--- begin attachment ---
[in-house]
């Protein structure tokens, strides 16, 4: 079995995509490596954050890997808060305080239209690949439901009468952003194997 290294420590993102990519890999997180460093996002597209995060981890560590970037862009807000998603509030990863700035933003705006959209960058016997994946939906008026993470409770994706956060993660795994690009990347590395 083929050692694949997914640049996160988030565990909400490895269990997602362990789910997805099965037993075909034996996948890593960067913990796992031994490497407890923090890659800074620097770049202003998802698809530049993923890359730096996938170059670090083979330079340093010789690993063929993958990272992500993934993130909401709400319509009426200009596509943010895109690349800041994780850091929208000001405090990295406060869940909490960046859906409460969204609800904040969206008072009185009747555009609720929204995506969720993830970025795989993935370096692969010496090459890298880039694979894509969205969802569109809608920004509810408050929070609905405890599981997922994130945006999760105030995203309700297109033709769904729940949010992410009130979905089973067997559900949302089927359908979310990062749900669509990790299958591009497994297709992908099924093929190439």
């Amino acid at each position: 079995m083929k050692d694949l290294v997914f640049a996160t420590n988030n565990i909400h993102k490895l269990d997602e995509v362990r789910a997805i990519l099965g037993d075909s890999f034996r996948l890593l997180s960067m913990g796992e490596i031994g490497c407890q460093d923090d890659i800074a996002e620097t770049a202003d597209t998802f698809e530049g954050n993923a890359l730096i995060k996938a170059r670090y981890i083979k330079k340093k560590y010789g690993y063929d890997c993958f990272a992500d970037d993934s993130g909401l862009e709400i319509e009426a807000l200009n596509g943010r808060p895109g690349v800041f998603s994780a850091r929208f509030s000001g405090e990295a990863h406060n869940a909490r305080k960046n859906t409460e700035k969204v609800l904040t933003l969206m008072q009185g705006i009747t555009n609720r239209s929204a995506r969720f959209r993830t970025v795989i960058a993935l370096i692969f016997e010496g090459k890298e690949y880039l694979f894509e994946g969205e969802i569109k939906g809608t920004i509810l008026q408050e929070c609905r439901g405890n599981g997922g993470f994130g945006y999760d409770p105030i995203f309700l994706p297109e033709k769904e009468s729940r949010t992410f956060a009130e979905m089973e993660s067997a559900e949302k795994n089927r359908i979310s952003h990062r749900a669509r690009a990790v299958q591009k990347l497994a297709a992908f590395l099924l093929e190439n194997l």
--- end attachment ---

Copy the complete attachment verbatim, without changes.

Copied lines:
[in-house]
């Protein structure tokens, strides 16, 4: 079995995509490596954050890997808060305080239209690949439901009468952003194997 290294420590993102990519890999997180460093996002597209995060981890560590970037862009807000998603509030990863700035933003705006959209960058016997994946939906008026993470409770994706956060993660795994690009990347590395 083929050692694949997914640049996160988030565990909400490895269990997602362990789910997805099965037993075909034996996948890593960067913990796992031994490497407890923090890659800074620097770049202003998802698809530049993923890359730096996938170059670090083979330079340093010789690993063929993958990272992500993934993130909401709400319509009426200009596509943010895109690349800041994780850091929208000001405090990295406060869940909490960046859906409460969204609800904040969206008072009185009747555009609720929204995506969720993830970025795989993935370096692969010496090459890298880039694979894509969205969802569109809608920004509810408050929070609905405890599981997922994130945006999760105030995203309700297109033709769904729940949010992410009130979905089973067997559900949302089927359908979310990062749900669509990790299958591009497994297709992908099924093929190439």
């Amino acid at each position: 079995m083929k050692d694949l290294v997914f640049a996160t420590n988030n565990i909400h993102k490895l269990d997602e995509v362990r789910a997805i990519l099965g037993d075909s890999f034996r996948l890593l997180s960067m913990g796992e490596i031994g490497c407890q460093d923090d890659i800074a996002e620097t770049a202003d597209t998802f698809e530049g954050n993923a890359l730096i995060k996938a170059r670090y981890i083979k330079k340093k560590y010789g690993y063929d890997c993958f990272a992500d970037d993934s993130g909401l862009e709400i319509e009426a807000l200009n596509g943010r808060p895109g690349v800041f998603s994780a850091r929208f509030s000001g405090e990295a990863h406060n869940a909490r305080k960046n859906t409460e700035k969204v609800l904040t933003l969206m008072q009185g705006i009747t555009n609720r239209s929204a995506r969720f959209r993830t970025v795989i960058a993935l370096i692969f016997e010496g090459k890298e690949y880039l694979f894509e994946g969205e969802i569109k939906g809608t920004i509810l008026q408050e929070c609905r439901g405890n599981g997922g993470f994130g945006y999760d409770p105030i995203f309700l994706p297109e033709k769904e009468s729940r949010t992410f956060a009130e979905m089973e993660s067997a559900e949302k795994n089927r359908i979310s952003h990062r749900a669509r690009a990790v299958q591009k990347l497994a297709a992908f590395l099924l093929e190439n194997l």